The virtuosity of Cloud Gate dancers has made critics ask: “when has one ever seen a company with such magical and beautiful bodies?” and confess that they “possess a control and articulation that verge on the superhuman.  These are performers who can make stillness every bit as eloquent as animation.  In fact, they have the power to change your metabolism.”

Cloud Gate is the name of the oldest known dance in China.  In 1973, choreographer Lin Hwai-min adopted this classical name for the first contemporary dance company in any Chinese speaking community. Its 24 dancers receive trainings of meditation, Qi Gong, an ancient form of breathing exercise, internal martial arts, modern dance, ballet, and calligraphy.  Through Lin Hwai-min’s choreographies the company transforms ancient aesthetics into thrilling modern celebration of motion.

Cloud Gate has toured extensively with frequent engagements at the Next Wave Festival in New York, the Sadler's Wells Theatre and Barbican Centre in London, the Moscow Chekhov International Theatre Festival, and the Internationales Tanzfest NRW directed by Pina Bausch.

 

Lin Hwai-min
Honouring Lin Hwai-min with a Lifetime Achievement Award, the jury of the International Movimentos Dance Prize, Germany, calls Lin “a foremost innovator of dance” and that “Lin Hwai-min ranks amongst artists of the century such as William Forsythe, George Balanchine, Birgit Cullberg….” A writer-turned choreographer, Lin has published books of fiction and essay, and holds a Master of Fine Arts from the Writer’s Workshop, University of Iowa.  Lin Hwai-min studied dance in Taiwan and New York. In 1973, he founded Cloud Gate Dance Theatre of Taiwan, and Cloud Gate 2 in 1999.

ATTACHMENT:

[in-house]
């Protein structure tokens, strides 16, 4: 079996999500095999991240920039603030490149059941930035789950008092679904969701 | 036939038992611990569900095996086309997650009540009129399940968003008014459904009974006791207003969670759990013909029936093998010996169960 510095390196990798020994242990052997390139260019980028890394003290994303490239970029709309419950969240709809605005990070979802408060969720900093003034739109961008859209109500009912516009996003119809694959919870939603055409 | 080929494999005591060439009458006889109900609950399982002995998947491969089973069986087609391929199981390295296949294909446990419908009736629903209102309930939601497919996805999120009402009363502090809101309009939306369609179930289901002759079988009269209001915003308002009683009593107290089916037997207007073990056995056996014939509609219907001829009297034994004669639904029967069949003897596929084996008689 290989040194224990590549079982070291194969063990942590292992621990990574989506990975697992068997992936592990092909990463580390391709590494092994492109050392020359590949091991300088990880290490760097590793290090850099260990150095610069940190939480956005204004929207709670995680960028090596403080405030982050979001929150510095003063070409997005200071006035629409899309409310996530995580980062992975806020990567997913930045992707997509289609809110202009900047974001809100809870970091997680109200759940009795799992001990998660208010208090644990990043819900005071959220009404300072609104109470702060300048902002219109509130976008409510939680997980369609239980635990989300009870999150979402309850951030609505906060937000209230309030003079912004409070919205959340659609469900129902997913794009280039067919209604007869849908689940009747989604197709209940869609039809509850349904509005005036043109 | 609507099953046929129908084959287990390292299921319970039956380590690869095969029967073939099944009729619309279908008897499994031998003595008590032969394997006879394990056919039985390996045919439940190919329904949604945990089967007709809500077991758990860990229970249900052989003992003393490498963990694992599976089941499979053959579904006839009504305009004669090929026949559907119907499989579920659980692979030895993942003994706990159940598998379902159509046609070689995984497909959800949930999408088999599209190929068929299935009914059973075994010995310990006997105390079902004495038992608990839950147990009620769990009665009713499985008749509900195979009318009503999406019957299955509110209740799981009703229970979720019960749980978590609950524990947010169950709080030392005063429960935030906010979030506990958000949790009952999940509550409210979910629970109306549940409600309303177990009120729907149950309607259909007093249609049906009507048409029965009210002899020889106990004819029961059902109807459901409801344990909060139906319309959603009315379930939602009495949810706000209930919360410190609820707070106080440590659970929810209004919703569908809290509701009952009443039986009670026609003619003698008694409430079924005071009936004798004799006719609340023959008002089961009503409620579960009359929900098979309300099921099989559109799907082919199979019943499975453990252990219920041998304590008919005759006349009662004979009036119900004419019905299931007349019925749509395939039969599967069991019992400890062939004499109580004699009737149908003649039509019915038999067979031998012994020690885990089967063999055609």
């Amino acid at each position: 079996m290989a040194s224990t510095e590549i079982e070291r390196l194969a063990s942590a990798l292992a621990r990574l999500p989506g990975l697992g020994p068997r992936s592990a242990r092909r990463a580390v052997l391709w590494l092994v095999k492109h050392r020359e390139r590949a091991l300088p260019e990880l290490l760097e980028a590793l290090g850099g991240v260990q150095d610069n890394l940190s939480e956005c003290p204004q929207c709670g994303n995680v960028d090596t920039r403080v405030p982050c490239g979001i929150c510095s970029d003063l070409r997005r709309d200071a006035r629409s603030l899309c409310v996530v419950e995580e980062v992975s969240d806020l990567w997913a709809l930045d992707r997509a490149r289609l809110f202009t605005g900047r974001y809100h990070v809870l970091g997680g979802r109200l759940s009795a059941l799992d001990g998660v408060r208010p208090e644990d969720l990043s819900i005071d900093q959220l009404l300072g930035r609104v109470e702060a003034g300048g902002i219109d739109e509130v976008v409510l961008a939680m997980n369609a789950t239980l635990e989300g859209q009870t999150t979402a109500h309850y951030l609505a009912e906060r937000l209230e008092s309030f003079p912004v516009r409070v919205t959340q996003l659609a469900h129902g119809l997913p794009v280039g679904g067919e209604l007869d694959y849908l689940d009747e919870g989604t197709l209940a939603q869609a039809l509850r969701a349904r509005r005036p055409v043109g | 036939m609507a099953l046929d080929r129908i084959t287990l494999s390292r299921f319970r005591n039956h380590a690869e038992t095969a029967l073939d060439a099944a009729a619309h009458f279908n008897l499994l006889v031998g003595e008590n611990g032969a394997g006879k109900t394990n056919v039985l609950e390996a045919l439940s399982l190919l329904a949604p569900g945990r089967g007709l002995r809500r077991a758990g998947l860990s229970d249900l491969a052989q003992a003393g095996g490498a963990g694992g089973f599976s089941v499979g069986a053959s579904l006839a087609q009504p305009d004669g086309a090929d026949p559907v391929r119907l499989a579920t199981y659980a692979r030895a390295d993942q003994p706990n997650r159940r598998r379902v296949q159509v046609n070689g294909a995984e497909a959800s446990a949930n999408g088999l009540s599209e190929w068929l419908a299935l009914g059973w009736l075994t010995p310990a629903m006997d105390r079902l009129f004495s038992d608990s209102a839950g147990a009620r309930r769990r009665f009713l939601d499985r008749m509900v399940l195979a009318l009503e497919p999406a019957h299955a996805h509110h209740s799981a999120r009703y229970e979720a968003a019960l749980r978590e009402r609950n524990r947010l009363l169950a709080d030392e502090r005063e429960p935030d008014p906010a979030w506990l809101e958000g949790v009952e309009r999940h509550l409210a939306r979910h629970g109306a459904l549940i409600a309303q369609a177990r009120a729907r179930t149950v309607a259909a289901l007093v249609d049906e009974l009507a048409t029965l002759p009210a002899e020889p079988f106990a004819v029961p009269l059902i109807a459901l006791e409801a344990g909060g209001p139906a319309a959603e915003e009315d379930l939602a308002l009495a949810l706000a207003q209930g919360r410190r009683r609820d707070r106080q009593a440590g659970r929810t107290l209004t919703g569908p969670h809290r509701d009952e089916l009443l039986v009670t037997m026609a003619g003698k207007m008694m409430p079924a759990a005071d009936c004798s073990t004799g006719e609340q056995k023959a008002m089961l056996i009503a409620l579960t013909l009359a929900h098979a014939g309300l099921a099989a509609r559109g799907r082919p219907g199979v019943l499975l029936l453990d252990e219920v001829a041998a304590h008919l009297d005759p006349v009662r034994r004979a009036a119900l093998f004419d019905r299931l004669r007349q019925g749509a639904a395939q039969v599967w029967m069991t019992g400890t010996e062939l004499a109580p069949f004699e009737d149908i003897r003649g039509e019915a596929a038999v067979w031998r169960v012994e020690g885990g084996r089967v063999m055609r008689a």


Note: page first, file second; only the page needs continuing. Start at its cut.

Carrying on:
Heralded as “the most important choreographer in Asia,” Lin often draws his inspiration from traditional Asian culture and aesthetics to create original works with contemporary resonance, which have made Dance Europe acclaim: “No company in the world dances like Cloud Gate.  It presents a distinct and mature Chinese choreographic language.  The importance of this evolution in Asian dance is no less profound than the impact of Forsythe’s Ballet Frankfurt on European classical ballet.”

Among the honours Lin received are honorary doctorates from five universities in Taiwan and Hong Kong, the Taiwan National Award for Arts, the Ramon Magsaysay Award, the John D. Rockefeller 3rd Award, the award for 'Best Choreographer' at the Lyon Biennial Festival and the 'Chevalier of the Order of Arts and Letters' from the French Ministry of Culture.  In 2005, he was celebrated by Time Magazine as one of the “Asia’s Heroes.”

Lin has been invited by the "Rolex Mentor and Protégée Initiative” to serve as the mentor of dance for 2012/2013. He will mentor a young choreographer selected from candidates recommended by a panel of dance experts around the world.
 

Lee Ming-cho

Lee is one of the foremost set designers in America today.  He is now a professor of design at Yale University, and is co-chair of the design department of the Yale School of Drama.  He has worked with several leading dance companies, including Martha Graham Dance Company, American Ballet Theatre, Joffrey Ballet, Eliot Feld Ballet, José Limón and Pacific Northwest Ballet.

Lee has designed sets for several opera companies and for theater groups.  His design works with Cloud Gate include, Nine Songs (1993), which certified him with a Bessie Award in 1996, and Portrait of the Families (1997).  In 1999, he came across continents to design Cloud Gate’s millennium dance work, Burning the Juniper Branches.

 

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Tel: 852-27342009
Add: 10 Salisbury Road, Tsim Sha Tsui, Kowloon, Hong Kong